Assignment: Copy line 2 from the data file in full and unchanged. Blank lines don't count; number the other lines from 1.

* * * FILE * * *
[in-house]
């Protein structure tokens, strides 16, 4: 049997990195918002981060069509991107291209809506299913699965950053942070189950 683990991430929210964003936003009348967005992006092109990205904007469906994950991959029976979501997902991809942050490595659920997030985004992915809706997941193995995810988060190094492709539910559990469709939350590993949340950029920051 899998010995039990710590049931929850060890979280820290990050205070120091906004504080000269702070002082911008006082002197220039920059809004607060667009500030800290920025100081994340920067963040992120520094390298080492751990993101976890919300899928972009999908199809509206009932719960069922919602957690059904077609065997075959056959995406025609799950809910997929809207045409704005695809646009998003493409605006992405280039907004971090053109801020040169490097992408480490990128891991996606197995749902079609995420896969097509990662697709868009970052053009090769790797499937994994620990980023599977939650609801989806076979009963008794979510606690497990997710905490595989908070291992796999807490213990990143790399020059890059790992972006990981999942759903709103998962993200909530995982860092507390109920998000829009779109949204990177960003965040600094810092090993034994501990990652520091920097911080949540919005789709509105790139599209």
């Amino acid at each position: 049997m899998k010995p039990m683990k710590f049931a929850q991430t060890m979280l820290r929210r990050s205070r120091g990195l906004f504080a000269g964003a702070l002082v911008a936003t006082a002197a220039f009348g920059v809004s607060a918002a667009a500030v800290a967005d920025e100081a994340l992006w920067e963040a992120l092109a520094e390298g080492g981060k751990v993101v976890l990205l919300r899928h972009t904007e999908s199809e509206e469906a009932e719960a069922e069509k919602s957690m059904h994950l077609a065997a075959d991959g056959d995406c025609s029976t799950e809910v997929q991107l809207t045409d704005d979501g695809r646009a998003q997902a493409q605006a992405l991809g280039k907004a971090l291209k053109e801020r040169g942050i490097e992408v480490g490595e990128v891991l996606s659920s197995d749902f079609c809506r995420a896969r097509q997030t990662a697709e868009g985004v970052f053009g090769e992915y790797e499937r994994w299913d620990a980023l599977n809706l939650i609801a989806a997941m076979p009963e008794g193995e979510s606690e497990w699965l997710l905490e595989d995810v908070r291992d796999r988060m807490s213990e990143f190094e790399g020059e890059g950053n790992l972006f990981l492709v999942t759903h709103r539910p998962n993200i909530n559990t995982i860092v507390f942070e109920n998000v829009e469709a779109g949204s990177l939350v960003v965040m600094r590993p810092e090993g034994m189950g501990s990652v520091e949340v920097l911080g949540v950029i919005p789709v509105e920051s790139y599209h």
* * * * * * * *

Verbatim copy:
């Protein structure tokens, strides 16, 4: 049997990195918002981060069509991107291209809506299913699965950053942070189950 683990991430929210964003936003009348967005992006092109990205904007469906994950991959029976979501997902991809942050490595659920997030985004992915809706997941193995995810988060190094492709539910559990469709939350590993949340950029920051 899998010995039990710590049931929850060890979280820290990050205070120091906004504080000269702070002082911008006082002197220039920059809004607060667009500030800290920025100081994340920067963040992120520094390298080492751990993101976890919300899928972009999908199809509206009932719960069922919602957690059904077609065997075959056959995406025609799950809910997929809207045409704005695809646009998003493409605006992405280039907004971090053109801020040169490097992408480490990128891991996606197995749902079609995420896969097509990662697709868009970052053009090769790797499937994994620990980023599977939650609801989806076979009963008794979510606690497990997710905490595989908070291992796999807490213990990143790399020059890059790992972006990981999942759903709103998962993200909530995982860092507390109920998000829009779109949204990177960003965040600094810092090993034994501990990652520091920097911080949540919005789709509105790139599209």